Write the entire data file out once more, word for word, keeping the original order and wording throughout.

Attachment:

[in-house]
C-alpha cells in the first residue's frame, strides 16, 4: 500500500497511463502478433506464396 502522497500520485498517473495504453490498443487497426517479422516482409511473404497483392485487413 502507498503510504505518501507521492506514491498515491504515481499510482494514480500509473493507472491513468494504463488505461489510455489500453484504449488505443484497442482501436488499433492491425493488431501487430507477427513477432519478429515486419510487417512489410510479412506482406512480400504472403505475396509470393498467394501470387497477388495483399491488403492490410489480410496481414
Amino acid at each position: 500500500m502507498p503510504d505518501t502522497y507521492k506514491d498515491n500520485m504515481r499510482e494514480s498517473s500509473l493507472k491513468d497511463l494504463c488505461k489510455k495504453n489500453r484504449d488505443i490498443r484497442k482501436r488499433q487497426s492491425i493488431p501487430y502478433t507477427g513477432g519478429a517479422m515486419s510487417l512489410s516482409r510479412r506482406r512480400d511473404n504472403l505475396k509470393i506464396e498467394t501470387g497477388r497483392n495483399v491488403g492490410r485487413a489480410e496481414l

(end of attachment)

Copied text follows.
[in-house]
C-alpha cells in the first residue's frame, strides 16, 4: 500500500497511463502478433506464396 502522497500520485498517473495504453490498443487497426517479422516482409511473404497483392485487413 502507498503510504505518501507521492506514491498515491504515481499510482494514480500509473493507472491513468494504463488505461489510455489500453484504449488505443484497442482501436488499433492491425493488431501487430507477427513477432519478429515486419510487417512489410510479412506482406512480400504472403505475396509470393498467394501470387497477388495483399491488403492490410489480410496481414
Amino acid at each position: 500500500m502507498p503510504d505518501t502522497y507521492k506514491d498515491n500520485m504515481r499510482e494514480s498517473s500509473l493507472k491513468d497511463l494504463c488505461k489510455k495504453n489500453r484504449d488505443i490498443r484497442k482501436r488499433q487497426s492491425i493488431p501487430y502478433t507477427g513477432g519478429a517479422m515486419s510487417l512489410s516482409r510479412r506482406r512480400d511473404n504472403l505475396k509470393i506464396e498467394t501470387g497477388r497483392n495483399v491488403g492490410r485487413a489480410e496481414l